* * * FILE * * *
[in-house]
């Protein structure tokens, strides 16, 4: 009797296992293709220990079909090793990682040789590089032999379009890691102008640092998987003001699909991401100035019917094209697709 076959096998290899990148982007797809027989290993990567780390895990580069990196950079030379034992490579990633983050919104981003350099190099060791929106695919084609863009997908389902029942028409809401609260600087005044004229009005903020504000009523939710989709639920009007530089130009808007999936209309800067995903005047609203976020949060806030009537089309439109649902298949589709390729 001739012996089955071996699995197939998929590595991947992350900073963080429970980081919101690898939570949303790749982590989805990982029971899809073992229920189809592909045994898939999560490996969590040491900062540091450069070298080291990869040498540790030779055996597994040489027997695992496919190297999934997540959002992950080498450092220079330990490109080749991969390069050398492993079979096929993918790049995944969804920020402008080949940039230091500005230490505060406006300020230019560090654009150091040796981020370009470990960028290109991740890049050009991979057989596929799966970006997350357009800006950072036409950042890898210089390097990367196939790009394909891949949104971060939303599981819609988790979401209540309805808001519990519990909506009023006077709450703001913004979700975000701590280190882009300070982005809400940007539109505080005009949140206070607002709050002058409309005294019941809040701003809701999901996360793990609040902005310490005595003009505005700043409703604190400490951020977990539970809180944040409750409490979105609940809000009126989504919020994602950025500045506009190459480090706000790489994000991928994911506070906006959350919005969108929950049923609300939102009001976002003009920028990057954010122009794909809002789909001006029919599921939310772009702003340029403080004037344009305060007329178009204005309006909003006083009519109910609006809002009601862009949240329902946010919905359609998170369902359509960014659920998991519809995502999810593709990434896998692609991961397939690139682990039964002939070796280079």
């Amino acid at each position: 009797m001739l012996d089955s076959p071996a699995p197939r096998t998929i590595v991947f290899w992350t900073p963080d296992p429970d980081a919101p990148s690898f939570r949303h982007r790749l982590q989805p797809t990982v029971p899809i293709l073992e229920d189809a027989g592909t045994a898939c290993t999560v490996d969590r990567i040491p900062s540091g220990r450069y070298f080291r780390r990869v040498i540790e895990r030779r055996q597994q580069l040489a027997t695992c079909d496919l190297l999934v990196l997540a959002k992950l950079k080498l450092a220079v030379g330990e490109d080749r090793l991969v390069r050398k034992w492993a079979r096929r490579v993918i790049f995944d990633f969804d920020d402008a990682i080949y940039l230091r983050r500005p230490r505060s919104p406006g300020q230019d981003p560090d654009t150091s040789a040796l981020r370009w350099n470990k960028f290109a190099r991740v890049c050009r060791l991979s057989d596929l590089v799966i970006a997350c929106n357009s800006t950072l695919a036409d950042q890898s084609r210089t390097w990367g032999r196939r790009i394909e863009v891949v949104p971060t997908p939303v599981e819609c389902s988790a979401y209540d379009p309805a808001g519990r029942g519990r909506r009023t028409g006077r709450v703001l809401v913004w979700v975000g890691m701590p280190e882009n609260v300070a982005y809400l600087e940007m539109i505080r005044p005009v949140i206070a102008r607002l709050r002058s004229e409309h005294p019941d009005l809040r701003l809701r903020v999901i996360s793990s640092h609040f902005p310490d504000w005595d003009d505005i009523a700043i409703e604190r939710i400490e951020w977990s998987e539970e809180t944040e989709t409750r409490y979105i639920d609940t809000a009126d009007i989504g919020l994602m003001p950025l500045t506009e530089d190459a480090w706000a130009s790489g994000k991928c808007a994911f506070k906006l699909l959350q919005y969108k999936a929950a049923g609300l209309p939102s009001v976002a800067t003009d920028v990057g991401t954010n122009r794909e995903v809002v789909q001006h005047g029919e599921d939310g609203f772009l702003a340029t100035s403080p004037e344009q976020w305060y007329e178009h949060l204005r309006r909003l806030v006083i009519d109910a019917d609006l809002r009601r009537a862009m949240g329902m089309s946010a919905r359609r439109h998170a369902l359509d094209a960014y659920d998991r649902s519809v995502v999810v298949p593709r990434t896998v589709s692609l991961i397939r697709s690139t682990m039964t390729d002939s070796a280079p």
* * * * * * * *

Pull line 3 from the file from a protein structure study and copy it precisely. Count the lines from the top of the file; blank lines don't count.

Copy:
């Amino acid at each position: 009797m001739l012996d089955s076959p071996a699995p197939r096998t998929i590595v991947f290899w992350t900073p963080d296992p429970d980081a919101p990148s690898f939570r949303h982007r790749l982590q989805p797809t990982v029971p899809i293709l073992e229920d189809a027989g592909t045994a898939c290993t999560v490996d969590r990567i040491p900062s540091g220990r450069y070298f080291r780390r990869v040498i540790e895990r030779r055996q597994q580069l040489a027997t695992c079909d496919l190297l999934v990196l997540a959002k992950l950079k080498l450092a220079v030379g330990e490109d080749r090793l991969v390069r050398k034992w492993a079979r096929r490579v993918i790049f995944d990633f969804d920020d402008a990682i080949y940039l230091r983050r500005p230490r505060s919104p406006g300020q230019d981003p560090d654009t150091s040789a040796l981020r370009w350099n470990k960028f290109a190099r991740v890049c050009r060791l991979s057989d596929l590089v799966i970006a997350c929106n357009s800006t950072l695919a036409d950042q890898s084609r210089t390097w990367g032999r196939r790009i394909e863009v891949v949104p971060t997908p939303v599981e819609c389902s988790a979401y209540d379009p309805a808001g519990r029942g519990r909506r009023t028409g006077r709450v703001l809401v913004w979700v975000g890691m701590p280190e882009n609260v300070a982005y809400l600087e940007m539109i505080r005044p005009v949140i206070a102008r607002l709050r002058s004229e409309h005294p019941d009005l809040r701003l809701r903020v999901i996360s793990s640092h609040f902005p310490d504000w005595d003009d505005i009523a700043i409703e604190r939710i400490e951020w977990s998987e539970e809180t944040e989709t409750r409490y979105i639920d609940t809000a009126d009007i989504g919020l994602m003001p950025l500045t506009e530089d190459a480090w706000a130009s790489g994000k991928c808007a994911f506070k906006l699909l959350q919005y969108k999936a929950a049923g609300l209309p939102s009001v976002a800067t003009d920028v990057g991401t954010n122009r794909e995903v809002v789909q001006h005047g029919e599921d939310g609203f772009l702003a340029t100035s403080p004037e344009q976020w305060y007329e178009h949060l204005r309006r909003l806030v006083i009519d109910a019917d609006l809002r009601r009537a862009m949240g329902m089309s946010a919905r359609r439109h998170a369902l359509d094209a960014y659920d998991r649902s519809v995502v999810v298949p593709r990434t896998v589709s692609l991961i397939r697709s690139t682990m039964t390729d002939s070796a280079p």